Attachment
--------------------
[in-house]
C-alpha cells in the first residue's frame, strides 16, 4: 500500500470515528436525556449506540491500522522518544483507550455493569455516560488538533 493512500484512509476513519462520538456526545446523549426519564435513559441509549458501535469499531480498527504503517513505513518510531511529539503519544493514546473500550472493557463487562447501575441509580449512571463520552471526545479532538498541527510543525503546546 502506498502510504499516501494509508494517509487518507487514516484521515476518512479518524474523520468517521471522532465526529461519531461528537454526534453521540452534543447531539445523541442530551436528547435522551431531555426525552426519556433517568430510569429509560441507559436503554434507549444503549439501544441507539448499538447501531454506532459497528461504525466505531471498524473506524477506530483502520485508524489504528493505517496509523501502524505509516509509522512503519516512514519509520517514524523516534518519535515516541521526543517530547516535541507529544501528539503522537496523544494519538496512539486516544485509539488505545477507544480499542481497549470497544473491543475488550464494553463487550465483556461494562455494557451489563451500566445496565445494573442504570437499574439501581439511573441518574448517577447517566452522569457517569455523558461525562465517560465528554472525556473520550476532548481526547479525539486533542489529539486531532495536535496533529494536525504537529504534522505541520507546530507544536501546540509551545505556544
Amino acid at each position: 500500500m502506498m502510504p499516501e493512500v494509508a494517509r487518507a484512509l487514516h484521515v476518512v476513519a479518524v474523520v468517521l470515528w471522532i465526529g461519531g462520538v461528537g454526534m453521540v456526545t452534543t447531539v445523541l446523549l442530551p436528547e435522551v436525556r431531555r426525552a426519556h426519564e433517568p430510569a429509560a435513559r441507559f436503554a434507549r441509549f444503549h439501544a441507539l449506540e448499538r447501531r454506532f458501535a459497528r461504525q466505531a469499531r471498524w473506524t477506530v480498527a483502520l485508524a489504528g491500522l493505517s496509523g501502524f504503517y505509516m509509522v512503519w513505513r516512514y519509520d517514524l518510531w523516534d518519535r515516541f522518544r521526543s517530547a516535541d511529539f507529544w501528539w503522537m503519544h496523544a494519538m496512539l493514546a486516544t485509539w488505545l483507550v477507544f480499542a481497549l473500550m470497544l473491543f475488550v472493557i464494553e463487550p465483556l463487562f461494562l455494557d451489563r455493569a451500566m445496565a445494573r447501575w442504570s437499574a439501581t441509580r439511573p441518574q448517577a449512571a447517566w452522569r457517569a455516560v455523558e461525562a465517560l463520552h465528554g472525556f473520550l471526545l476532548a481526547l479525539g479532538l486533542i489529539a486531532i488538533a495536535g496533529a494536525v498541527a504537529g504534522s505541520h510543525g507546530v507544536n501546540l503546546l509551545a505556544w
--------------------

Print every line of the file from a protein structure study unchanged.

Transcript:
[in-house]
C-alpha cells in the first residue's frame, strides 16, 4: 500500500470515528436525556449506540491500522522518544483507550455493569455516560488538533 493512500484512509476513519462520538456526545446523549426519564435513559441509549458501535469499531480498527504503517513505513518510531511529539503519544493514546473500550472493557463487562447501575441509580449512571463520552471526545479532538498541527510543525503546546 502506498502510504499516501494509508494517509487518507487514516484521515476518512479518524474523520468517521471522532465526529461519531461528537454526534453521540452534543447531539445523541442530551436528547435522551431531555426525552426519556433517568430510569429509560441507559436503554434507549444503549439501544441507539448499538447501531454506532459497528461504525466505531471498524473506524477506530483502520485508524489504528493505517496509523501502524505509516509509522512503519516512514519509520517514524523516534518519535515516541521526543517530547516535541507529544501528539503522537496523544494519538496512539486516544485509539488505545477507544480499542481497549470497544473491543475488550464494553463487550465483556461494562455494557451489563451500566445496565445494573442504570437499574439501581439511573441518574448517577447517566452522569457517569455523558461525562465517560465528554472525556473520550476532548481526547479525539486533542489529539486531532495536535496533529494536525504537529504534522505541520507546530507544536501546540509551545505556544
Amino acid at each position: 500500500m502506498m502510504p499516501e493512500v494509508a494517509r487518507a484512509l487514516h484521515v476518512v476513519a479518524v474523520v468517521l470515528w471522532i465526529g461519531g462520538v461528537g454526534m453521540v456526545t452534543t447531539v445523541l446523549l442530551p436528547e435522551v436525556r431531555r426525552a426519556h426519564e433517568p430510569a429509560a435513559r441507559f436503554a434507549r441509549f444503549h439501544a441507539l449506540e448499538r447501531r454506532f458501535a459497528r461504525q466505531a469499531r471498524w473506524t477506530v480498527a483502520l485508524a489504528g491500522l493505517s496509523g501502524f504503517y505509516m509509522v512503519w513505513r516512514y519509520d517514524l518510531w523516534d518519535r515516541f522518544r521526543s517530547a516535541d511529539f507529544w501528539w503522537m503519544h496523544a494519538m496512539l493514546a486516544t485509539w488505545l483507550v477507544f480499542a481497549l473500550m470497544l473491543f475488550v472493557i464494553e463487550p465483556l463487562f461494562l455494557d451489563r455493569a451500566m445496565a445494573r447501575w442504570s437499574a439501581t441509580r439511573p441518574q448517577a449512571a447517566w452522569r457517569a455516560v455523558e461525562a465517560l463520552h465528554g472525556f473520550l471526545l476532548a481526547l479525539g479532538l486533542i489529539a486531532i488538533a495536535g496533529a494536525v498541527a504537529g504534522s505541520h510543525g507546530v507544536n501546540l503546546l509551545a505556544w